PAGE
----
|Into The Ravine
NOT A PREFACE
I hate prefaces – never read them. It’s like the author is dipping one toe in the pool, worrying about how cold the water is. Me, I’m a jumper. Sometimes I don’t even bother to take off all my clothes. Drives my mom crazy. “OMIGOD, Jules!” she yelled at my dad’s company barbecue last week. “What are you doing in the deep end with the polka-dot shirt you begged Baba to get you for your birthday, that you haven’t written a thank-you note for yet even though I keep asking you, and now the colors will run like your sister’s wool hat. Do you remember when her face turned blue and your father looked up the symptoms and found methahemoglobinemia, and then got thrown out of the hospital for yelling at the doctor? Do you remember, Jules?”
Mom gets carried away, so far away, in fact, that sometimes she forgets where she was going. My friend Chris says I take after her. My point is that prefaces are cryptic and confusing. They always seem to take place thousands of miles from where the story starts, with characters you never see again. In a word, they stink. Check this one out:
Midday sun shone on the Aeropuerto Internacional El Dorado in Bogotá. At the window by the departure gate stood Señor E, a man with a long, wrinkled face and a sharp nose like the front of a sailing ship. He watched the baggage handlers closely, paying particular attention to a large plastic carrying crate marked Fragil. So much depended on that one piece of baggage. The idea had seemed foolproof when young Bunky had suggested it, but now Señor E was beginning to have his doubts. So many things to worry about: the professor, the teniente from Muzo, even something as natural as the process of reptile digestion. Señor E recalled a quotation from the classics and smiled bitterly. “Fate is not an eagle – it creeps like a rat.”
See what I mean? Do you have any idea what is going on or who these people are? Will you remember them later? Of course not. I’m confused myself, and I wrote it. The secret to enjoying a book with a preface is to skip the preface and move on to the story. Meet the hero and the mission, find the best friend who tells jokes. And look out for bad guys and falling rocks.
So, hello. My name is Jules. You know a little bit about me and my crazy family. You’ve heard me mention my friend Chris, who I guess is the real hero of this story. You haven’t met Cory yet, but you will soon.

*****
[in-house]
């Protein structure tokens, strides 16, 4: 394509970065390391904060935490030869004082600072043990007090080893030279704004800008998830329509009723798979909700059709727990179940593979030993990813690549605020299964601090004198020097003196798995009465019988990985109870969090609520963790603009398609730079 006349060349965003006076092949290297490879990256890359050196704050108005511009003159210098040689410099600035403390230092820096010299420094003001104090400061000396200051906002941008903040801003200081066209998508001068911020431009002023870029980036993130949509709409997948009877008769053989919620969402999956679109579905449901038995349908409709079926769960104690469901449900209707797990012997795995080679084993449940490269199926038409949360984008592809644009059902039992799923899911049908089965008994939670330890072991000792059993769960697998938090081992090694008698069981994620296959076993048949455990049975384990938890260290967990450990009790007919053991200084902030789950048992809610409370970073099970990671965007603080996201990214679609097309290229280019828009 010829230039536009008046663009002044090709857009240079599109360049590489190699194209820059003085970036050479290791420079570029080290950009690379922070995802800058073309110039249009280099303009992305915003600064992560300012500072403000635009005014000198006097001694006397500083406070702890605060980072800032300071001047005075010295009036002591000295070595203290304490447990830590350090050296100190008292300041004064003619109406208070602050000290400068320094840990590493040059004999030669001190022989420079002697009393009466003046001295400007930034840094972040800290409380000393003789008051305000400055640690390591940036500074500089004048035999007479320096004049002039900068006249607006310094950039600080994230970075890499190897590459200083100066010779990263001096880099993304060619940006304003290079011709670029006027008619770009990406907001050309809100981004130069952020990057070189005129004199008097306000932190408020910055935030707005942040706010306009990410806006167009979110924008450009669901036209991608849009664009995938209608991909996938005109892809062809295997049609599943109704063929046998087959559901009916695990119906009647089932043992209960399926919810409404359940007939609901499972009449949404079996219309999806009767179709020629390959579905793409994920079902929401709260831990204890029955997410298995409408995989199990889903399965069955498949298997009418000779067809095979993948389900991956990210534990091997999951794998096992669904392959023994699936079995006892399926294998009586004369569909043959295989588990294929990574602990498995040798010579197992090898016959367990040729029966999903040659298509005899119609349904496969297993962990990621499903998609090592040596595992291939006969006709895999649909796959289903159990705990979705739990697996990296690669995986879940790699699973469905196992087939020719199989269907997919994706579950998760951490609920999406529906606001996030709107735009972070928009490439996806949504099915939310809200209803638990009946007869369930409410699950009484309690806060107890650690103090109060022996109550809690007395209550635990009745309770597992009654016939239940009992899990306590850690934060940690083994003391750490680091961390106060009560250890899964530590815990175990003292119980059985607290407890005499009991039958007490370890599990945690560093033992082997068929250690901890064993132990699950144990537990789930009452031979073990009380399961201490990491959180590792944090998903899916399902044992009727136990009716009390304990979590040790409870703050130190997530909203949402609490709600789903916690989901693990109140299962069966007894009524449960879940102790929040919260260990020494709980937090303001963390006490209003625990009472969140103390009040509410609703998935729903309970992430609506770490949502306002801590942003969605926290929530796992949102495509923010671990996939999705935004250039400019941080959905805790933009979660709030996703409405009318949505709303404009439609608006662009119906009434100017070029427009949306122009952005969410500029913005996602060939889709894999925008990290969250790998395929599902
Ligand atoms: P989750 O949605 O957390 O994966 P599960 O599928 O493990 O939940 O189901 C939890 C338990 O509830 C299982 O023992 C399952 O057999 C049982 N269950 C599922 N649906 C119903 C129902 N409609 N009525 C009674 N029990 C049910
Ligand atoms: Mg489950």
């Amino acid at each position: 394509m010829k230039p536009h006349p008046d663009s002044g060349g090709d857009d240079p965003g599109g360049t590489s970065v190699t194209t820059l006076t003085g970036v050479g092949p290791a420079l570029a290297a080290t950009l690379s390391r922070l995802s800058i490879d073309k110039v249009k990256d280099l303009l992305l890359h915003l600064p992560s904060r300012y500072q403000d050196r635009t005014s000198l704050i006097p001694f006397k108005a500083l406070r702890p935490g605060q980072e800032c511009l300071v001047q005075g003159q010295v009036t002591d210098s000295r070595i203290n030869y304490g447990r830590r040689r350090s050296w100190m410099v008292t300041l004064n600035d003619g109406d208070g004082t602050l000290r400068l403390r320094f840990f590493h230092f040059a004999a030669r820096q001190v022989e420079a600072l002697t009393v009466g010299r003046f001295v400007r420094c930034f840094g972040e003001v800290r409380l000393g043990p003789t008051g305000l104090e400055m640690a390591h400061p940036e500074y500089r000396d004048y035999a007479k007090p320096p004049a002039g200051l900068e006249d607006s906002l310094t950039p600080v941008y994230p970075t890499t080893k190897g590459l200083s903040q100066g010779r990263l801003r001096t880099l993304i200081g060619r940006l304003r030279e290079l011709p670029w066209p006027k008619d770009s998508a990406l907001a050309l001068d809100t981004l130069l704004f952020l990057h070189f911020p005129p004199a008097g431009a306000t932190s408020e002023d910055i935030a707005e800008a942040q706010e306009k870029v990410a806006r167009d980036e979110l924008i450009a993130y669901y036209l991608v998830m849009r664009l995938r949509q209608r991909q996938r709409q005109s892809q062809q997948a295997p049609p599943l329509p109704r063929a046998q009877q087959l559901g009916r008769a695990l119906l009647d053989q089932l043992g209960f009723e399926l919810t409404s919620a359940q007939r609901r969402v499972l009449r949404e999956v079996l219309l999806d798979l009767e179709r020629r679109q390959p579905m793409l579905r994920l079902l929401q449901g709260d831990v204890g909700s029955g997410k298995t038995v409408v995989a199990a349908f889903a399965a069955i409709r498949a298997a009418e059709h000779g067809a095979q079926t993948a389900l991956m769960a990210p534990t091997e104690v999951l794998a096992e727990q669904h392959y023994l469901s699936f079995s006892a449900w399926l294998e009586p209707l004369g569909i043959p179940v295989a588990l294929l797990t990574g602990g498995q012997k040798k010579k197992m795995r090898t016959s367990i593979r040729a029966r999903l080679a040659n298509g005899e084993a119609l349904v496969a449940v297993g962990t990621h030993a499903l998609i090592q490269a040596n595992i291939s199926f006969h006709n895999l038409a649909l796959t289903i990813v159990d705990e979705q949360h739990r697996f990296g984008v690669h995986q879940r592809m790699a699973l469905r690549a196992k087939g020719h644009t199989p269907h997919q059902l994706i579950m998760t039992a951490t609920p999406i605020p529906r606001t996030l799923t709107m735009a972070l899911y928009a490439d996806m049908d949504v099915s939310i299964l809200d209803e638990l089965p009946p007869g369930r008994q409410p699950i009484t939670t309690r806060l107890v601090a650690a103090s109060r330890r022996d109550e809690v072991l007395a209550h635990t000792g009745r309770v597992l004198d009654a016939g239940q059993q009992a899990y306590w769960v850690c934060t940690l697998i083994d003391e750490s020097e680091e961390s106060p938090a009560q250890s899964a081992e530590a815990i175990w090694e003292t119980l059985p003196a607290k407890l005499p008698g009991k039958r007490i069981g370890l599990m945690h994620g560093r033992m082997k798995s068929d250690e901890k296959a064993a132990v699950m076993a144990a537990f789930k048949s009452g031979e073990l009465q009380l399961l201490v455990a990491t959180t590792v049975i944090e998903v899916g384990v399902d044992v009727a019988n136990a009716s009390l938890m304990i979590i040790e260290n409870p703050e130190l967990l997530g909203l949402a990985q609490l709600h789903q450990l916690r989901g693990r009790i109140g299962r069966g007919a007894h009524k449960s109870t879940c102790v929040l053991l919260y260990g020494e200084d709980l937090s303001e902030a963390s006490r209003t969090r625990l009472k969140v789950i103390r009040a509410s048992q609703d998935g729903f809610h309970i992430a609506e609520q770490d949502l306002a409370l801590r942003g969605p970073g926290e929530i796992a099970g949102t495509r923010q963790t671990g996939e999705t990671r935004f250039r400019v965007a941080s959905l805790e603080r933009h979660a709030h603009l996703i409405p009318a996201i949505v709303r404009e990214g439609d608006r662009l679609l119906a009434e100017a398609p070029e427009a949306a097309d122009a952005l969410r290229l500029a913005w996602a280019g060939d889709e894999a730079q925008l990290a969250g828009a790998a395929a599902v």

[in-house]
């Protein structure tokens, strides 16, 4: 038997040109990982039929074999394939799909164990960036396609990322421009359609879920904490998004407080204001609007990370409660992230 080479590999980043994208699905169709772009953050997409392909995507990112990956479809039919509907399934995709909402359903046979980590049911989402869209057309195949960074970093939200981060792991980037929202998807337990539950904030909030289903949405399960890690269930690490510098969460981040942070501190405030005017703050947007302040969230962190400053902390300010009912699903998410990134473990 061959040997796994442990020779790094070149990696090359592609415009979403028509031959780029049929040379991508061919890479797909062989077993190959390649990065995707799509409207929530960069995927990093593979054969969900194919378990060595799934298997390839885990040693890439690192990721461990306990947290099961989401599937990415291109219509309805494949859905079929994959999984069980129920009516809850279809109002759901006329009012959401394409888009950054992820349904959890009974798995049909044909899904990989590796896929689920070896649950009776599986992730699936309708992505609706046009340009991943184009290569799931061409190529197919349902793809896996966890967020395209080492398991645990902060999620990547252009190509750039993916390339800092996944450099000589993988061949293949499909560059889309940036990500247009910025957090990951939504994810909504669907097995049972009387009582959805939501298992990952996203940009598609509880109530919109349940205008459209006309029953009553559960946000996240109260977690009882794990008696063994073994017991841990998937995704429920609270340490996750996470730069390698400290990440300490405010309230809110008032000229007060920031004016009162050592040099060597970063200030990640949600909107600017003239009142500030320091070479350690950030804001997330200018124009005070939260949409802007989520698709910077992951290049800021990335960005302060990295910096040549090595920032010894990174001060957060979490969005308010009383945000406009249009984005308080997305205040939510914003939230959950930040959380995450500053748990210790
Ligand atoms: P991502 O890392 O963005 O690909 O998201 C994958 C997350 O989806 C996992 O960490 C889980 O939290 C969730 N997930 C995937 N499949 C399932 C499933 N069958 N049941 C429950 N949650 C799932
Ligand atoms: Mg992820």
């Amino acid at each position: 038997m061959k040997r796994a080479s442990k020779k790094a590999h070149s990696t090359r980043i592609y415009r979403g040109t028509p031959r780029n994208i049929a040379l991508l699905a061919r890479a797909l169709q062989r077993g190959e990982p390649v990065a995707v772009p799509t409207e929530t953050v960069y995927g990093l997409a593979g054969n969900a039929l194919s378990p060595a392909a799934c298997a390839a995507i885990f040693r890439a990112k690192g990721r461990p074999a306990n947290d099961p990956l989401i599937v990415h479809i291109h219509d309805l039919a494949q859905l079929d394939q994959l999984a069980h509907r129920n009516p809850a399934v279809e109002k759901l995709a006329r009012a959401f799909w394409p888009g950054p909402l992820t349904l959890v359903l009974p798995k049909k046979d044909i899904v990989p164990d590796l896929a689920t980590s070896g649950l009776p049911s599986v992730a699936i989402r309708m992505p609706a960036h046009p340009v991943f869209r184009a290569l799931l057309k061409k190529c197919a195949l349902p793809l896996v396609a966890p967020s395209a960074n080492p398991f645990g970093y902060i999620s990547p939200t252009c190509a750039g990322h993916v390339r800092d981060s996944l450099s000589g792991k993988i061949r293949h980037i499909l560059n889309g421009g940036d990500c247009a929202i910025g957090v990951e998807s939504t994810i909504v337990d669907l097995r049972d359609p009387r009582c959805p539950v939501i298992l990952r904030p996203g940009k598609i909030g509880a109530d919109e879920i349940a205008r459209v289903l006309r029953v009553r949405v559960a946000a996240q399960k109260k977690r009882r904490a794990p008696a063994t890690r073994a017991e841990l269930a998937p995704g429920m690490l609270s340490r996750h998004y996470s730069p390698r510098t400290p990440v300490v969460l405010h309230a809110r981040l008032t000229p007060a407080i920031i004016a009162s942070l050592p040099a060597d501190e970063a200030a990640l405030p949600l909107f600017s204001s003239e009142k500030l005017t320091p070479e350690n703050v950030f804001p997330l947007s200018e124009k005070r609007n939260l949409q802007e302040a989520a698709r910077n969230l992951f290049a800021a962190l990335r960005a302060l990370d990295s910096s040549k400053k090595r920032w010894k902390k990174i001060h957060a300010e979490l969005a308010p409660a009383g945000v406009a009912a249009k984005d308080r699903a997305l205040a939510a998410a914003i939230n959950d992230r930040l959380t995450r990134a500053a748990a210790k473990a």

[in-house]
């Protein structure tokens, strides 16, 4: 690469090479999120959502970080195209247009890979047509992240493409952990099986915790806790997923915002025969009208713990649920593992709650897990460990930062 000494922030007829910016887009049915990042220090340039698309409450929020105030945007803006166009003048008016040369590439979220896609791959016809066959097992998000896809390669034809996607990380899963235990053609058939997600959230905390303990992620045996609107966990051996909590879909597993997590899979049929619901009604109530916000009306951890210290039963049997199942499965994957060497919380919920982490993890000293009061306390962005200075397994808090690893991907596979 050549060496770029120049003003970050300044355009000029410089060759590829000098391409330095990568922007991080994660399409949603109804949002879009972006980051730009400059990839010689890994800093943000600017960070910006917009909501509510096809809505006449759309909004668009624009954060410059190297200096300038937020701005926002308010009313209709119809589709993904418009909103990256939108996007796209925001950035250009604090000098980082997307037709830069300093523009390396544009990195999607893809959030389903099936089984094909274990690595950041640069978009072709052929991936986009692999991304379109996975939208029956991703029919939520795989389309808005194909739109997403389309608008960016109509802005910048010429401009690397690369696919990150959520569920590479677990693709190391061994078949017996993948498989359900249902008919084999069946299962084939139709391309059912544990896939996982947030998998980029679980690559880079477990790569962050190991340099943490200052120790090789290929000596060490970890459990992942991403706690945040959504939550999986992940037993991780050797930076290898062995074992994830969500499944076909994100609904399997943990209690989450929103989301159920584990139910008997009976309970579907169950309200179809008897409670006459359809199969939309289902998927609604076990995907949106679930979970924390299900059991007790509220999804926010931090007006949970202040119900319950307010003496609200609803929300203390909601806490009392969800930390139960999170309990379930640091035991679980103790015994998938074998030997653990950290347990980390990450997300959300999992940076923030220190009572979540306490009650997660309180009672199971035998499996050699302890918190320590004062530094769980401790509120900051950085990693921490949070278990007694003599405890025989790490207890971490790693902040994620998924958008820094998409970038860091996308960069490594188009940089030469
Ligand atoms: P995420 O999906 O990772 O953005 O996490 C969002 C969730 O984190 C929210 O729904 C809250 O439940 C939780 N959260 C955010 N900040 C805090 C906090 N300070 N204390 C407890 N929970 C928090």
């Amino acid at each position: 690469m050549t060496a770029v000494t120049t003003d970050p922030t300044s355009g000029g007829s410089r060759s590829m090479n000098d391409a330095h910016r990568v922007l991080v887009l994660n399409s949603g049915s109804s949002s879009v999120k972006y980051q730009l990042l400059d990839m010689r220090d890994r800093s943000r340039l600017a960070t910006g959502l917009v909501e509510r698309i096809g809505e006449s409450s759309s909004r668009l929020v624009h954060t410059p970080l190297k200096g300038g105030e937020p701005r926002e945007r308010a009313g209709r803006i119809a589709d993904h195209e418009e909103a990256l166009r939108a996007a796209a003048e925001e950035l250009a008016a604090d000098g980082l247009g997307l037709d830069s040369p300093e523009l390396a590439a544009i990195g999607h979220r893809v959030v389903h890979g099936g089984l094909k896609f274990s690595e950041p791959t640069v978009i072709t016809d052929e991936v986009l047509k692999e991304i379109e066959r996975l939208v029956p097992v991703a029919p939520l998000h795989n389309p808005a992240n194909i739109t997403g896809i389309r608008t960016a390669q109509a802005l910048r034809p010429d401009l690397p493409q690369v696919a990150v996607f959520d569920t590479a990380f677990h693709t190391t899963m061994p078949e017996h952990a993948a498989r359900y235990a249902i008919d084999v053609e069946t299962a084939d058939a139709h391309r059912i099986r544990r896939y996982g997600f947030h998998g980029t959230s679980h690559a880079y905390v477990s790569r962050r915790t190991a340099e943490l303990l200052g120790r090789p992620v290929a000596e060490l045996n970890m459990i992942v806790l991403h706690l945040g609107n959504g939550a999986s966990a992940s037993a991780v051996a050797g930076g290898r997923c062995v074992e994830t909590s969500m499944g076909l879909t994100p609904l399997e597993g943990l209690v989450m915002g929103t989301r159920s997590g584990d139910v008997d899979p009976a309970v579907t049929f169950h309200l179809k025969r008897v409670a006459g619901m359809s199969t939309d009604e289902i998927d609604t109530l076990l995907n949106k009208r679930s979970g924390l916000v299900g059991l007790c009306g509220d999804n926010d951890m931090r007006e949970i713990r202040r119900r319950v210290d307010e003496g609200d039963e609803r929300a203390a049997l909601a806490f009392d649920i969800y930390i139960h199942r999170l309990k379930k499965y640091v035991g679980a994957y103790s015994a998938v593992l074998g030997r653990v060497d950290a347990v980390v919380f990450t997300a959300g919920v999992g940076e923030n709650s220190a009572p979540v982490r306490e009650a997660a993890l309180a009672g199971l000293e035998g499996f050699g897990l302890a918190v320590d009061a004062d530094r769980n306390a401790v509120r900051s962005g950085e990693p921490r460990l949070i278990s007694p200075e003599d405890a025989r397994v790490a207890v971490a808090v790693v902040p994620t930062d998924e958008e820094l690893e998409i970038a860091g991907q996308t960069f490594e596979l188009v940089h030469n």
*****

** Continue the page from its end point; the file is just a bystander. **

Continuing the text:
Yup, I’d say we’re good to go here.
On to Chapter One.
NOT CHAPTER ONE
The hideous monster crawled through the rubble, dripping with its own slime and the blood of my friends. I steadied my weapon. I’d only get one chance. The monster was close enough to sense my body heat. It pivoted toward me, its head the size of a small car, its nutcracker jaws shaped in a startling caricature of a smile. When the jaws parted, I’d have a fraction of a second before the squirming, flesh-sucking tentacles spilled out. Steady, Jules, I told myself.
I took a deep breath, and . . .
That’s still not the story. I got distracted.
Let me explain. It’s August in Scarborough, the sprawling suburb I call home. For me, August is a time of burnt front lawns, humming power lines, melting pavements, panting dogs, and no friends (Chris is at his cottage and Cory at some kind of camp). But Scarborough has a split personality. A paved wasteland of strip malls, gang violence, and cookie-cutter bungalows, it is crisscrossed throughout by a network of startlingly beautiful ravines. Our subdivision is called Highland Heights because the houses back onto the top of a ravine, with the Highland Creek at the bottom. And the creek is lovely. It’s the strangest thing – you cough your way off a bus beside six lanes of snorting, snarling traffic, but if you walk two blocks and slide down a hill you can dip your feet in a plashy pool, surrounded by woods, weeds, water, and peace.
Beauty in the midst of strife – that’s what poetry is, isn’t it? Or am I thinking of basketball? Anyway, mornings after breakfast, my dad picks up a briefcase, my mom picks up a laundry basket, and I take my notebook and come down to Dun Killin to write.
Dun Killin is our sanctuary, Chris’s and Cory’s and mine, a shallow cave in the ravine at the bottom of our backyards. You can’t see the entrance unless you’re looking right at it, and sometimes not even then. We found it by accident a few years ago, mining for gold, and decided to move in right away. (The mining was going very badly, unless you counted a vein of Good Housekeeping magazines.) It’s civilized, for a cave, with a rocky ceiling and dry floor, and tall enough for Cory and me to stand up in (Chris has to hunch a bit). There’s lots of light when the sun is going down because the cave faces west. Its full name is Dun Killin Zombies – Cory thought of it, even made a poster that we hung on a root sticking out of the back wall. Zombies and drawing are about the only things Cory can concentrate on for any length of time.
Right now I’m sitting on one of our chair logs, using our table stone as my writing desk. A couple of minutes ago I noticed an ant – huge black one, long as my thumb – crawling across the table. I got to thinking about it, and I got distracted, and my pen moved without me paying attention. My point is that the hideous monster has nothing to do with the story. Nothing at all. Sorry to mislead you.
Excerpted from Into The Ravine by Richard Scrimger Copyright © 2007 by Richard Scrimger. Excerpted by permission of Tundra Books. No part of this excerpt may be reproduced or reprinted without permission in writing from the publisher